Strategies and Tools for Speed Management on European Roads
KALLBERG V-P, VTT, Finland, WARD H, ALLSOP R, University College London, UK, HORST R van der, TNO Human Factors Research Institute, The Netherlands and VARHELYI A, Lund University, Sweden
The rapid door-to-door journey times made possible by motor vehicles and the road system are one of the great benefits conferred by modem transport. But the levels of speed that make possible these journey-times also have effects in terms of operating cos
The rapid door-to-door journey times made possible by motor vehicles and the road system are one of the great benefits conferred by modem transport. But the levels of speed that make possible these journey-times also have effects in terms of operating costs, noise, exhaust emissions and the occurrence of traffic accidents and consequent death, injury and material damage. Where motor traflic shares the road with vulnerable road users or travels close to peopleÕs homes, issues of acceptability of levels of speed to vulnerable road users and to residents arise. Nor are current levels of speed necessarily acceptable to all of the drivers who participate in them.
The aim of the European project MASTER (MAnaging Speeds of Traffic on European Roads) is to produce information that can be cited in the preparation of national and EU decisions concerning speed management and standards for speed control equipment. For this purpose, the project seeks answers to three key questions:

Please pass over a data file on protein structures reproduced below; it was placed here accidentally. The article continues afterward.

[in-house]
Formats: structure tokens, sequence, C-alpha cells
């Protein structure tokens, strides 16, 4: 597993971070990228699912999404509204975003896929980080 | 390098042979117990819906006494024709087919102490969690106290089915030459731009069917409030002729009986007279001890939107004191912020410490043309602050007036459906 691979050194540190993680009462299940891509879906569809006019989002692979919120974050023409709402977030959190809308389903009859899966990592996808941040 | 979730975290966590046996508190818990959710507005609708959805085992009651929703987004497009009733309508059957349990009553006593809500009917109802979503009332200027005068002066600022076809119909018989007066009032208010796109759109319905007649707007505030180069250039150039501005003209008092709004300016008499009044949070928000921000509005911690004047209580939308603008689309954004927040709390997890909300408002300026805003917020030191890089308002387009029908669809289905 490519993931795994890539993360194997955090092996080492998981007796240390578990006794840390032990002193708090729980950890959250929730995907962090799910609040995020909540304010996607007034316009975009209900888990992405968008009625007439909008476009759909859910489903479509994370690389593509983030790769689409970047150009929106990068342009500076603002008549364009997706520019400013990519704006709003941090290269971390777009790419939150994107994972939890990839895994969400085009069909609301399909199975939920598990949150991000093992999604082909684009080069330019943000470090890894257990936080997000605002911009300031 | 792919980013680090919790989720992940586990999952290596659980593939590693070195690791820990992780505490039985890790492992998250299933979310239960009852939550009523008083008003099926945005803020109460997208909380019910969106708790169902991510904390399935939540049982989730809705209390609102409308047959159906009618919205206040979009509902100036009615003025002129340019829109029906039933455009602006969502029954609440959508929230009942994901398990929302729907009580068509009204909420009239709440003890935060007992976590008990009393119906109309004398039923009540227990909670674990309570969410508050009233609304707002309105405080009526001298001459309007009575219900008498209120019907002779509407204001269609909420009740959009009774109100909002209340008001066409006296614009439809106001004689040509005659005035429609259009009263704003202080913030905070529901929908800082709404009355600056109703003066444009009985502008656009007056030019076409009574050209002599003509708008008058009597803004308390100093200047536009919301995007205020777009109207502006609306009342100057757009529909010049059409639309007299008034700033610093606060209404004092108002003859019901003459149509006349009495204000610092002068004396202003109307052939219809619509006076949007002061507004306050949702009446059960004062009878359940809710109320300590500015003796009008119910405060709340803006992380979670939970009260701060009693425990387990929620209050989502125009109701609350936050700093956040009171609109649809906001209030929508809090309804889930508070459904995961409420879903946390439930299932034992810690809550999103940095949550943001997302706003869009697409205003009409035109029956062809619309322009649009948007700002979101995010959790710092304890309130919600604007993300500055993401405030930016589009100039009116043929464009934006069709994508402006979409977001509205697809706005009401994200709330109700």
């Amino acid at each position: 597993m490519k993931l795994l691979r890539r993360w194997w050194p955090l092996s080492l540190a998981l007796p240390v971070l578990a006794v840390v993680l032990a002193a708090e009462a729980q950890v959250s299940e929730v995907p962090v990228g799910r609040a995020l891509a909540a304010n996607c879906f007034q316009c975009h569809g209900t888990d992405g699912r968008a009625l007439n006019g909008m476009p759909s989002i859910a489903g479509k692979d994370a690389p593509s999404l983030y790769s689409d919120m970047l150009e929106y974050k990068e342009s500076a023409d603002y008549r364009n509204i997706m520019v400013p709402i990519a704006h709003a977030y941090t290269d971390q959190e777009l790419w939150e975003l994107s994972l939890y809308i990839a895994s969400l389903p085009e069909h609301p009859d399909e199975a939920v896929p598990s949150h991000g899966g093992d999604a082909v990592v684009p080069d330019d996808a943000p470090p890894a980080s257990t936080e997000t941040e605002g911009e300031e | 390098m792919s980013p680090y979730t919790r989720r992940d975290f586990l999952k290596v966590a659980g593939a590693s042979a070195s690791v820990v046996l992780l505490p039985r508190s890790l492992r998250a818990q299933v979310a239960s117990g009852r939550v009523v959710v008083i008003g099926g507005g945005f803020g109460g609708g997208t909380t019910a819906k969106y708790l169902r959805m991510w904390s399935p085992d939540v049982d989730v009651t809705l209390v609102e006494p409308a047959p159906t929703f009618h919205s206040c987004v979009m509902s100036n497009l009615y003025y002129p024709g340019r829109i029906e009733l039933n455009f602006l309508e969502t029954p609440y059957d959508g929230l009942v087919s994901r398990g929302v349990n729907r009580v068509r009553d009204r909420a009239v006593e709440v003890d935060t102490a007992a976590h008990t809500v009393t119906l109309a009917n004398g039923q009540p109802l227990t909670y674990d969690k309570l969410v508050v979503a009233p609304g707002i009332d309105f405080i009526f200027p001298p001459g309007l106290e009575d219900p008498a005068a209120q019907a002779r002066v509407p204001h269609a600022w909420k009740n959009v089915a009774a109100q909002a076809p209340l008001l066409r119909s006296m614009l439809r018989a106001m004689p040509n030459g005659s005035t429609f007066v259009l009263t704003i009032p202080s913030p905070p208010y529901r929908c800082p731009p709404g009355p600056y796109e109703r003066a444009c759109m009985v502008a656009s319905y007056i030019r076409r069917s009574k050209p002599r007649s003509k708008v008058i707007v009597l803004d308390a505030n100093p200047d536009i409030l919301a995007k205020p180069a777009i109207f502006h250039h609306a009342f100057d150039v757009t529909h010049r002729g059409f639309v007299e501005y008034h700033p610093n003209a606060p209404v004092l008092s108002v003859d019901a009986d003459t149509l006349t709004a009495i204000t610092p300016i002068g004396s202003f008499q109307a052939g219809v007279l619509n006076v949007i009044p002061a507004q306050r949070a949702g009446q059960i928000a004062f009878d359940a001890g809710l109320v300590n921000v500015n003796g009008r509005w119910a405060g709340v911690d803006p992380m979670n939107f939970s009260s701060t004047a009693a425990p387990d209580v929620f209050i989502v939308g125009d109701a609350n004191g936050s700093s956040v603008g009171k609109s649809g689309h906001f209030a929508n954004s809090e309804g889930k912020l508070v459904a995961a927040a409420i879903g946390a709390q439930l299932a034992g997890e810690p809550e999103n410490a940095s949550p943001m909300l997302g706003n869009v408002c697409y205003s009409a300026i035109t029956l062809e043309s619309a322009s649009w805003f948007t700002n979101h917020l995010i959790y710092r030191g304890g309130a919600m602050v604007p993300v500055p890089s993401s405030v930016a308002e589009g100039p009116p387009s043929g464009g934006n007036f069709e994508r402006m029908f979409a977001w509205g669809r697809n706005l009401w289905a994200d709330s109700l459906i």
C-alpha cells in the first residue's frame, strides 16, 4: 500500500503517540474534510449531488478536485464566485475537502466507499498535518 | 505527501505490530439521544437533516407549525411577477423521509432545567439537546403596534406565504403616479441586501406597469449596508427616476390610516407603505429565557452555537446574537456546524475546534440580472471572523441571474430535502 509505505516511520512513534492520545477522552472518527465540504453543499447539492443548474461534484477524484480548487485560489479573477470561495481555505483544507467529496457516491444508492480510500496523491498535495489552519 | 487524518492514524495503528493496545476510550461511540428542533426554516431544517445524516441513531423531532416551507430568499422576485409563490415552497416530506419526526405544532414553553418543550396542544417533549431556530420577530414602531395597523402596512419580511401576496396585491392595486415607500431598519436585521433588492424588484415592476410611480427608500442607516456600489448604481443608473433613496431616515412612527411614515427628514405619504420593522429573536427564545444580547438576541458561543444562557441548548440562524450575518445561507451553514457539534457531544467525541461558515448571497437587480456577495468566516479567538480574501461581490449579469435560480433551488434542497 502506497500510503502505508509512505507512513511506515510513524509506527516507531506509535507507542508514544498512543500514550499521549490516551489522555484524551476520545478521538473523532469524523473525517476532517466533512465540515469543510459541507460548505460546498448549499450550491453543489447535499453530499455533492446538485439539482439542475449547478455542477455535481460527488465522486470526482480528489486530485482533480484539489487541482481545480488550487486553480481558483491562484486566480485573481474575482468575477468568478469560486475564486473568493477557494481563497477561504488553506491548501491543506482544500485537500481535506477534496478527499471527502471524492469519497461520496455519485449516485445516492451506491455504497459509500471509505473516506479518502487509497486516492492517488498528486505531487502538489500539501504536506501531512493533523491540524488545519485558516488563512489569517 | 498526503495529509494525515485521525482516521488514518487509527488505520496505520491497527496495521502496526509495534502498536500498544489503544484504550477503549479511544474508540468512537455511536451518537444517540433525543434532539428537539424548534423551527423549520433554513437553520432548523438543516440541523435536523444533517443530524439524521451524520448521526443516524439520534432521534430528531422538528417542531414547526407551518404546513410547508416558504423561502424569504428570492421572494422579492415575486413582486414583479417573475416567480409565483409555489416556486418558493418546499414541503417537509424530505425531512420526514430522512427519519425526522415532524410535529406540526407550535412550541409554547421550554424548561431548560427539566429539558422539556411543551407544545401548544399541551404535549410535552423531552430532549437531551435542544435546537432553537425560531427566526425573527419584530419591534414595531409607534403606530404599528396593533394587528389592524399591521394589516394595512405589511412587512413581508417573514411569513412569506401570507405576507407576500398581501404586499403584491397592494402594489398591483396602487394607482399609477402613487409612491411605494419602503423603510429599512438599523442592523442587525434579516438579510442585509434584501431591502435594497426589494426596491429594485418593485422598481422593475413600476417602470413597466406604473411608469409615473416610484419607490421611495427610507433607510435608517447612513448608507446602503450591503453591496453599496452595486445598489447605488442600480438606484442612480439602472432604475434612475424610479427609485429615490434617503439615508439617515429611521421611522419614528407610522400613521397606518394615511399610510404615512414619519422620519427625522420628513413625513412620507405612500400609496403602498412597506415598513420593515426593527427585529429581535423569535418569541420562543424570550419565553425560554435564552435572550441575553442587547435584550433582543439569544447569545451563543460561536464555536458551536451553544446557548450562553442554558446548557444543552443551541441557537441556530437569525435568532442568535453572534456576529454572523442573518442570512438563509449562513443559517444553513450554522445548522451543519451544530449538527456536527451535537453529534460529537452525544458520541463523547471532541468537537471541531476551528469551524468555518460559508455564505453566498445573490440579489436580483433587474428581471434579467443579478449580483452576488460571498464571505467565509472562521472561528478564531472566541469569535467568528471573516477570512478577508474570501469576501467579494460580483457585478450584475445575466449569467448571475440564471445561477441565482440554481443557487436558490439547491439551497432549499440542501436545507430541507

1) What are acceptable ranges of speeds?
2) What are the key factors influencing driversÕ choice of speed?
3) What are the best speed management tools and strategies?
Each of three research areas addresses one of these questions. Area 1 is concerned with developing a basis for appraisal of effects of different levels of speed upon accident occurrence, emissions, noise, vehicle operating costs and travel time. Area 2 provides information on factors that influence drivers speed behaviour with respect to present speed levels and speed management methods in Europe, enforcement levels, motivation and acceptability of driving speeds, and road design and subjective road categorisation. Area 3 reviews various tools for speed management, tests the most promising ones and gives recommendations for implementation of Advanced Transport Telematics (ATT) systems. The summary reports from these three work areas provide the main inputs to this paper, which is concerned with making recommendations for speed management strategies and policies. The full results of the project are documented in 26 reports which are listed in the reference section of this paper. These can be viewed in full and downloaded from the MASTER website, http:/www.vtt.fi/yki/yki6.
Association for European Transport